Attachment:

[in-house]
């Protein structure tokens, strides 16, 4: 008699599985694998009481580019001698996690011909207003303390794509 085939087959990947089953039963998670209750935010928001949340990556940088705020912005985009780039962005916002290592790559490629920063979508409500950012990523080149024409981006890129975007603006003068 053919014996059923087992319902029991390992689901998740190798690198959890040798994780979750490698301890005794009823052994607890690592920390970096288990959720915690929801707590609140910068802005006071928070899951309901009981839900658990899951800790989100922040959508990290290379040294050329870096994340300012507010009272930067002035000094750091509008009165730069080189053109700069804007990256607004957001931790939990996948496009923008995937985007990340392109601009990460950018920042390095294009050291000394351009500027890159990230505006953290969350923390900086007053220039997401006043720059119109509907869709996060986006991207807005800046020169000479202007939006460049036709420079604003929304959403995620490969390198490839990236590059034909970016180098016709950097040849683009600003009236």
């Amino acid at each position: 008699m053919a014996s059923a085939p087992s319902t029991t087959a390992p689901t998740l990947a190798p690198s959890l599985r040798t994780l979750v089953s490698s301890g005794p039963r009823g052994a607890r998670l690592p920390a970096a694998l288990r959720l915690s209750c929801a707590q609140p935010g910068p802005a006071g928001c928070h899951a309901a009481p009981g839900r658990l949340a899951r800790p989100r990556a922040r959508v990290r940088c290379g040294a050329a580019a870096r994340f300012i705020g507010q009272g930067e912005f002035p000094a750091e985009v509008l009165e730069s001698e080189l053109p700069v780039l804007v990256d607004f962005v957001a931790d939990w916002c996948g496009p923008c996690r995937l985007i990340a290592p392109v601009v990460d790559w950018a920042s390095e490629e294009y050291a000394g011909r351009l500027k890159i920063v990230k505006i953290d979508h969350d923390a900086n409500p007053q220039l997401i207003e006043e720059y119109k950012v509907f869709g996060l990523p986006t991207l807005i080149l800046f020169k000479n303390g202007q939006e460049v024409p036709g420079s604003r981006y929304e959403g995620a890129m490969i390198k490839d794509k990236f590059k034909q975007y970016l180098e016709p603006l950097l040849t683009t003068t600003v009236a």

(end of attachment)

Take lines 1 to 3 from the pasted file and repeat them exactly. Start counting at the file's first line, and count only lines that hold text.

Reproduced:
[in-house]
């Protein structure tokens, strides 16, 4: 008699599985694998009481580019001698996690011909207003303390794509 085939087959990947089953039963998670209750935010928001949340990556940088705020912005985009780039962005916002290592790559490629920063979508409500950012990523080149024409981006890129975007603006003068 053919014996059923087992319902029991390992689901998740190798690198959890040798994780979750490698301890005794009823052994607890690592920390970096288990959720915690929801707590609140910068802005006071928070899951309901009981839900658990899951800790989100922040959508990290290379040294050329870096994340300012507010009272930067002035000094750091509008009165730069080189053109700069804007990256607004957001931790939990996948496009923008995937985007990340392109601009990460950018920042390095294009050291000394351009500027890159990230505006953290969350923390900086007053220039997401006043720059119109509907869709996060986006991207807005800046020169000479202007939006460049036709420079604003929304959403995620490969390198490839990236590059034909970016180098016709950097040849683009600003009236």
């Amino acid at each position: 008699m053919a014996s059923a085939p087992s319902t029991t087959a390992p689901t998740l990947a190798p690198s959890l599985r040798t994780l979750v089953s490698s301890g005794p039963r009823g052994a607890r998670l690592p920390a970096a694998l288990r959720l915690s209750c929801a707590q609140p935010g910068p802005a006071g928001c928070h899951a309901a009481p009981g839900r658990l949340a899951r800790p989100r990556a922040r959508v990290r940088c290379g040294a050329a580019a870096r994340f300012i705020g507010q009272g930067e912005f002035p000094a750091e985009v509008l009165e730069s001698e080189l053109p700069v780039l804007v990256d607004f962005v957001a931790d939990w916002c996948g496009p923008c996690r995937l985007i990340a290592p392109v601009v990460d790559w950018a920042s390095e490629e294009y050291a000394g011909r351009l500027k890159i920063v990230k505006i953290d979508h969350d923390a900086n409500p007053q220039l997401i207003e006043e720059y119109k950012v509907f869709g996060l990523p986006t991207l807005i080149l800046f020169k000479n303390g202007q939006e460049v024409p036709g420079s604003r981006y929304e959403g995620a890129m490969i390198k490839d794509k990236f590059k034909q975007y970016l180098e016709p603006l950097l040849t683009t003068t600003v009236a």